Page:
’Floyd Collins’ Explores Financial Hardship and Emotional Connections from 50 Feet Under


Homer Collins (Chase Quinn) tells his story to Skeets Miller (Cameron Holzman) (Photo by Jibon Asib I Courtesy University of Utah Theatre)

By Kate Button, Arts Writer, Copy Editor


For the majority of the University of Utah’s Department of Theatre’s lastest production, what lies between a rock and a hard place is literally the titular Floyd Collins.

Based on a true story, as a passionate cave explorer in the early 1920s, Floyd Collins (Derek DuBay) spends his time searching throughout Kentucky for the next cave discovery that could ease his family’s economic despair. Mammoth Cave brought unbelievable successes, and Collins wishes to capture the same economic gain to lift his family out of a recession. Yet, as he is trapped during one of his explorations, the Collins family must navigate the media and the commercialization of tragedy, all while Collins continues to wait for rescue 50 feet below his family. 

Fiona Hannan as Nellie Collins (Courtesy Jibon Asib I University of Utah Theatre)

While cave exploring proves to be a dangerous endeavor, Collins believes he is constantly on the brink of an incredible discovery, as he always has “the luck” with him. DuBay’s performance of Collins is captivating. Collins’ desire to find the next big thing is charming, but it borders on a hubristic pursuit. Collins almost seems to have a tunnel vision that is solely focused on lifting his family out of hardship, and he can only see cave explorations as the way to do so. Despite knowing the dangers, Floyd’s persistence is endearing — even though it might be easy to expect a fatal consequence.

Throughout the production, which is directed by Denny Berry, the relationship between Collins and his sister Nellie (Fiona Hannan) is fascinating and charming. Nellie tells one of the reporters that Floyd is “always saying we’re a fine pair, ’cause my heads in the clouds and his is in the dirt.'” Throughout the play, there are references that suggest Nellie has recently returned from a stay in a psychiatric hospital. Given that the play is set in the 1920s, the psychiatric help Nellie would have received might not have been the most effective care. Yet, as Floyd withers away within the cave, the two share a special bond that transcends the physical distance separating the two. They are truly kindred spirits, and Floyd seems to be the only one that understands or tries to understand Nellie.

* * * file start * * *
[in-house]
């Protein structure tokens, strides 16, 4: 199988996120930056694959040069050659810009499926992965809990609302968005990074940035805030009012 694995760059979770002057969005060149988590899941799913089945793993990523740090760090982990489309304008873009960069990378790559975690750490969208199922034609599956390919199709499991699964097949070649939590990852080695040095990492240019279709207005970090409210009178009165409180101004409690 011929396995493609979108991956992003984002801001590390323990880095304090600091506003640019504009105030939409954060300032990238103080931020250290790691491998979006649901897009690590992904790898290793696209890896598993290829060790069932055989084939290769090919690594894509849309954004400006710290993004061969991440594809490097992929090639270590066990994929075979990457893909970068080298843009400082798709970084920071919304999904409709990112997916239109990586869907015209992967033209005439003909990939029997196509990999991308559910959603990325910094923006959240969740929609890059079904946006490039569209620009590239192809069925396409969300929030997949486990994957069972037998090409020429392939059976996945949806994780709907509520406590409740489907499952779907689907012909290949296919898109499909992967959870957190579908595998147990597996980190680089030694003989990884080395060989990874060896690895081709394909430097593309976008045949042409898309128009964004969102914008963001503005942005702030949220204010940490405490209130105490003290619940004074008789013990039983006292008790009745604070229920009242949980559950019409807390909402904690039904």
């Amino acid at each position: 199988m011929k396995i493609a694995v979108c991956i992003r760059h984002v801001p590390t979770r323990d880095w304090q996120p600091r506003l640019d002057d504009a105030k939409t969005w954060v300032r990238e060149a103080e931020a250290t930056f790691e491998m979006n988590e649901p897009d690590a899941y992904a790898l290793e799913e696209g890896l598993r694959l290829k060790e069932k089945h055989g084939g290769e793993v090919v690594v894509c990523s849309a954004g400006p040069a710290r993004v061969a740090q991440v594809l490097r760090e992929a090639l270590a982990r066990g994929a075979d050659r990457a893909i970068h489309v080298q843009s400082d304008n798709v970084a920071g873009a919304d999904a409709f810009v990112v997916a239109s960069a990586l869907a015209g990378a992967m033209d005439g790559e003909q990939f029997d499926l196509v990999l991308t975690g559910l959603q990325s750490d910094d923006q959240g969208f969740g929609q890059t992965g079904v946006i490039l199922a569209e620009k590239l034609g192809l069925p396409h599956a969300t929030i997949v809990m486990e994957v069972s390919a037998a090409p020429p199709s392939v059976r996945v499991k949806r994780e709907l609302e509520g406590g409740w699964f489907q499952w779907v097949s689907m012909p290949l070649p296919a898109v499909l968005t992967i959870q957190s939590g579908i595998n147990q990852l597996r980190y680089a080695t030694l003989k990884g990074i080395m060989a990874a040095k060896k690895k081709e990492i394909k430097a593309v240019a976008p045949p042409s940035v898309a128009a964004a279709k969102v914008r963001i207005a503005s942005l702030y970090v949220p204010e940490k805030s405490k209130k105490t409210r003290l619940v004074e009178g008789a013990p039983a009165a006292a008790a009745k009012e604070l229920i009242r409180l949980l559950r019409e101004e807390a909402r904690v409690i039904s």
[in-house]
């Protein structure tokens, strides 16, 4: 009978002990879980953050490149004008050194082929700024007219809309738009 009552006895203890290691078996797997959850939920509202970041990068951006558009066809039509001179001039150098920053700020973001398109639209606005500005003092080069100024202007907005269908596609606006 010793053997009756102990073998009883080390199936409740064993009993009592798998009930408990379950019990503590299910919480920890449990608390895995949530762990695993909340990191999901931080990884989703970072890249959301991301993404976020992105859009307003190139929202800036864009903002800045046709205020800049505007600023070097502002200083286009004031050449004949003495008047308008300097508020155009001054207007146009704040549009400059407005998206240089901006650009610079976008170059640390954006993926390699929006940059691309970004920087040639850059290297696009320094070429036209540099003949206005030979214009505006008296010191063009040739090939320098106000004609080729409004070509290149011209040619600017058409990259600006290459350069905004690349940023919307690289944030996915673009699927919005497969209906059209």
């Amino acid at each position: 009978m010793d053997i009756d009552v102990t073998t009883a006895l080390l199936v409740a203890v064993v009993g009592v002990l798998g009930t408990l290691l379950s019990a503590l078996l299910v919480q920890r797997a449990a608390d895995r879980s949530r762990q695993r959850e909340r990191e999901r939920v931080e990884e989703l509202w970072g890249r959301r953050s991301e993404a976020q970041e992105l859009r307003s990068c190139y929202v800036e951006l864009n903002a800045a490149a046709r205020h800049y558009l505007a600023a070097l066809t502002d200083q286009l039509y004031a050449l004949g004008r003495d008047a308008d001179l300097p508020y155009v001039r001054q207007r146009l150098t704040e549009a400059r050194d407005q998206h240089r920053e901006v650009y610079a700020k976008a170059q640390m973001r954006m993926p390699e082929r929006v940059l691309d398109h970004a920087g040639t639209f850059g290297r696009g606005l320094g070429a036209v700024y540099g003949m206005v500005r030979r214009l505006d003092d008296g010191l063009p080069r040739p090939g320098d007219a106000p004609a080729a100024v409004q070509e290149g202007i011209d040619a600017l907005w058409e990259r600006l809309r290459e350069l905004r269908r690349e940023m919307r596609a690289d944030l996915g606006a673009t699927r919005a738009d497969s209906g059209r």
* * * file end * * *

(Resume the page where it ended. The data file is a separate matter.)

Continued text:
Floyd Collins (Derek DuBay) passionately explores the Kentucky cave system (Courtesy Jibon Asib I University of Utah Theatre)

Almost immediately upon the realization that Collins is stuck within the cave system, a reporter, “Skeets” Miller (Cameron Holzman), ventures out to the rural Kentucky town to break the story. Yet, as Collins’ circumstances draw attention, more reporters descend, twisting everyone’s words, falling into misinformation and “clickbait”-esque stories. The reporters are ravenous in their attempts to share a remarkable story with the world, but as they do, so a media circus breaks out upon the grounds.

While Collins did want to create a tourist attraction, the commercialization of his tragedy leads his family to sell his belongings as they are similarly berated by reporters to share stories of his upbringing. The media circus is eerily reflective of today’s world of misinformation and fake news, but it offers an interesting lens to the growing despair and lack of hope that resides within each of the Collins family members. 

Aside from the captivating narrative and talented actors, the stage design itself, from scenic designer Kiersten Farley, is impressive and demands attention. The ground of the stage is utilized to showcase the above-ground world, while ladders, rock formations and slides that reach towards the ceiling and frame the stage represent the intricate cave system that Collins resides within for the majority of the production. As other characters who venture into the caves and attempt to rescue him, they inch along the precarious stage set up — reflecting the danger that Floyd regularly encounters in his cave explorations. 

(Courtesy University of Utah Theatre)

As a musical, the songs and dances that intersperse “Floyd Collins” offer new insights into the characters’ relationships and the ways in which they cope — or fail to cope — with their new reality. (The music is by Adam Guettel and the lyrics are by Guettel and Tina Landau.) While Collins is trapped within the cave, his character is able to occasionally escape, and his duet with his brother — Homer Collins (Chase Quinn) — presents an air of nostalgia and reconnection as they sing and dance together. Combined with the bluegrass and Americana influence to the production’s music, the atmosphere of “Floyd Collins” transports the audience to rural Kentucky and the deep caverns that take Floyd hostage. 

“Floyd Collins” will be running until March 1 at Babcock Theatre in the Pioneer Memorial Theatre. Entry is free for University of Utah students with their U Card, tickets for faculty and staff are $15 and general admission tickets are $18. 


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